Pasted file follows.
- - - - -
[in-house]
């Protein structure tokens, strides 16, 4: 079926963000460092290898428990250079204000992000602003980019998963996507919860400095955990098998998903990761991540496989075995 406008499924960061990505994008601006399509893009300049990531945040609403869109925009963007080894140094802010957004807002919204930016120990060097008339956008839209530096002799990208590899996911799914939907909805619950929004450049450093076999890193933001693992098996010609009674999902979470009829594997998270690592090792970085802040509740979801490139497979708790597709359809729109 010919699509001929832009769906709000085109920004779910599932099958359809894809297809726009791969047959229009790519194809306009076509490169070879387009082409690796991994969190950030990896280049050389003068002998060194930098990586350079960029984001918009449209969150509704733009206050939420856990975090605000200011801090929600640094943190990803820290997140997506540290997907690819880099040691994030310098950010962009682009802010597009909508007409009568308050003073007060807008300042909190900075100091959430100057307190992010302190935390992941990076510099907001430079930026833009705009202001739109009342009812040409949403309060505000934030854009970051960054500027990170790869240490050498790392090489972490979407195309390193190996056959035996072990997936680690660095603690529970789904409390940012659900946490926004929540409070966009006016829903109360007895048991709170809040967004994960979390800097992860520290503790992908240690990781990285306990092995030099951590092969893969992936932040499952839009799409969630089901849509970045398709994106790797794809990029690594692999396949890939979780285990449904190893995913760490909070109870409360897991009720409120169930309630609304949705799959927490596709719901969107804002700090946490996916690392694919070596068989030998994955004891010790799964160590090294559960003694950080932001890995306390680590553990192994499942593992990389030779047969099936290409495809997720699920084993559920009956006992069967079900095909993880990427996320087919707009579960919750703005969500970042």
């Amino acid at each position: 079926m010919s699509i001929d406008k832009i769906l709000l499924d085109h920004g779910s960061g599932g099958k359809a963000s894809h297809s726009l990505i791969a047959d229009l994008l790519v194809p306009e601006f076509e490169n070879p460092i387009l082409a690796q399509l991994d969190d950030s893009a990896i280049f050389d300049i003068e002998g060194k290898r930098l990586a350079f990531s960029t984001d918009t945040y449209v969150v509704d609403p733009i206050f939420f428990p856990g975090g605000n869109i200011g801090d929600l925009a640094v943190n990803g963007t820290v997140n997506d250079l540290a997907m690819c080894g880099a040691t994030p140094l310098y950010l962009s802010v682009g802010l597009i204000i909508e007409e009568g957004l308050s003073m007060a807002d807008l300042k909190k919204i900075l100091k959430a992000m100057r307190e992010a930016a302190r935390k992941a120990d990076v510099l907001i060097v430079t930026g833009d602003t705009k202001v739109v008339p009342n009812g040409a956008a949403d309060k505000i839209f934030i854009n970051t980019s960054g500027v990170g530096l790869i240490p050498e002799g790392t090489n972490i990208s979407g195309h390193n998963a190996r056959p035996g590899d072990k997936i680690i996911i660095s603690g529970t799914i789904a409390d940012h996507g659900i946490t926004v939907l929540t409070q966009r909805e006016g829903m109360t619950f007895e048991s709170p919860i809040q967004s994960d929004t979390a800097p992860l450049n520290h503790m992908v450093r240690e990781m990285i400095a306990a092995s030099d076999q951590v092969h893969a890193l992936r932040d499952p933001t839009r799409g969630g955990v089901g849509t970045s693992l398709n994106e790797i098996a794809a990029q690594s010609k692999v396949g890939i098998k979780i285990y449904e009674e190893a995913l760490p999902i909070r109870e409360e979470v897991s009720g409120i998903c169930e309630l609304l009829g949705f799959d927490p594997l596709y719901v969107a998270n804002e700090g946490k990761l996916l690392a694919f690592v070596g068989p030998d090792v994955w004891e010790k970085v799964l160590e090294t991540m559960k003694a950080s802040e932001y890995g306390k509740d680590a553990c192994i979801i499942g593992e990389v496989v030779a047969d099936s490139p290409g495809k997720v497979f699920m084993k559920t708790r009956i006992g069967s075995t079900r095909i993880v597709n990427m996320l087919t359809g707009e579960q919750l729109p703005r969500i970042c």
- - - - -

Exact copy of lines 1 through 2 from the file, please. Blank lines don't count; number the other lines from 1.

[in-house]
């Protein structure tokens, strides 16, 4: 079926963000460092290898428990250079204000992000602003980019998963996507919860400095955990098998998903990761991540496989075995 406008499924960061990505994008601006399509893009300049990531945040609403869109925009963007080894140094802010957004807002919204930016120990060097008339956008839209530096002799990208590899996911799914939907909805619950929004450049450093076999890193933001693992098996010609009674999902979470009829594997998270690592090792970085802040509740979801490139497979708790597709359809729109 010919699509001929832009769906709000085109920004779910599932099958359809894809297809726009791969047959229009790519194809306009076509490169070879387009082409690796991994969190950030990896280049050389003068002998060194930098990586350079960029984001918009449209969150509704733009206050939420856990975090605000200011801090929600640094943190990803820290997140997506540290997907690819880099040691994030310098950010962009682009802010597009909508007409009568308050003073007060807008300042909190900075100091959430100057307190992010302190935390992941990076510099907001430079930026833009705009202001739109009342009812040409949403309060505000934030854009970051960054500027990170790869240490050498790392090489972490979407195309390193190996056959035996072990997936680690660095603690529970789904409390940012659900946490926004929540409070966009006016829903109360007895048991709170809040967004994960979390800097992860520290503790992908240690990781990285306990092995030099951590092969893969992936932040499952839009799409969630089901849509970045398709994106790797794809990029690594692999396949890939979780285990449904190893995913760490909070109870409360897991009720409120169930309630609304949705799959927490596709719901969107804002700090946490996916690392694919070596068989030998994955004891010790799964160590090294559960003694950080932001890995306390680590553990192994499942593992990389030779047969099936290409495809997720699920084993559920009956006992069967079900095909993880990427996320087919707009579960919750703005969500970042």